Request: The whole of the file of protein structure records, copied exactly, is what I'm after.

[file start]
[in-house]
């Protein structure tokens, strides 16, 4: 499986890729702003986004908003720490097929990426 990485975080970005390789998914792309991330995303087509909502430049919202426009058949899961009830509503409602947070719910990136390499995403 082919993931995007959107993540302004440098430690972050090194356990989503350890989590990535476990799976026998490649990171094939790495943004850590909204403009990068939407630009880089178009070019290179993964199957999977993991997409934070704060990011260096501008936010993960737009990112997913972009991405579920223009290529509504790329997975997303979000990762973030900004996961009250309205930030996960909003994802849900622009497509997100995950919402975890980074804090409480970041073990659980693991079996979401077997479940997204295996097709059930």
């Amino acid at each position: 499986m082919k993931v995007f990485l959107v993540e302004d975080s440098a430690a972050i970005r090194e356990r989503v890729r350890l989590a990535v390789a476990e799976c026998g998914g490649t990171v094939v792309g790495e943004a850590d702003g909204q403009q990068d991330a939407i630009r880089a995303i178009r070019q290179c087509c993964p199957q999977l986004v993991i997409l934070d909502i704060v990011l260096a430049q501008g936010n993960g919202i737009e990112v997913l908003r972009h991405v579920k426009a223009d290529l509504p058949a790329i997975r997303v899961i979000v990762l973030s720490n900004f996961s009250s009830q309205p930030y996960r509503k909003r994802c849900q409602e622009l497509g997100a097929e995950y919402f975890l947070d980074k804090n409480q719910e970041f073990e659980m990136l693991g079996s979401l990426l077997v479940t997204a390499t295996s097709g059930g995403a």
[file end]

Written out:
[in-house]
């Protein structure tokens, strides 16, 4: 499986890729702003986004908003720490097929990426 990485975080970005390789998914792309991330995303087509909502430049919202426009058949899961009830509503409602947070719910990136390499995403 082919993931995007959107993540302004440098430690972050090194356990989503350890989590990535476990799976026998490649990171094939790495943004850590909204403009990068939407630009880089178009070019290179993964199957999977993991997409934070704060990011260096501008936010993960737009990112997913972009991405579920223009290529509504790329997975997303979000990762973030900004996961009250309205930030996960909003994802849900622009497509997100995950919402975890980074804090409480970041073990659980693991079996979401077997479940997204295996097709059930």
């Amino acid at each position: 499986m082919k993931v995007f990485l959107v993540e302004d975080s440098a430690a972050i970005r090194e356990r989503v890729r350890l989590a990535v390789a476990e799976c026998g998914g490649t990171v094939v792309g790495e943004a850590d702003g909204q403009q990068d991330a939407i630009r880089a995303i178009r070019q290179c087509c993964p199957q999977l986004v993991i997409l934070d909502i704060v990011l260096a430049q501008g936010n993960g919202i737009e990112v997913l908003r972009h991405v579920k426009a223009d290529l509504p058949a790329i997975r997303v899961i979000v990762l973030s720490n900004f996961s009250s009830q309205p930030y996960r509503k909003r994802c849900q409602e622009l497509g997100a097929e995950y919402f975890l947070d980074k804090n409480q719910e970041f073990e659980m990136l693991g079996s979401l990426l077997v479940t997204a390499t295996s097709g059930g995403a």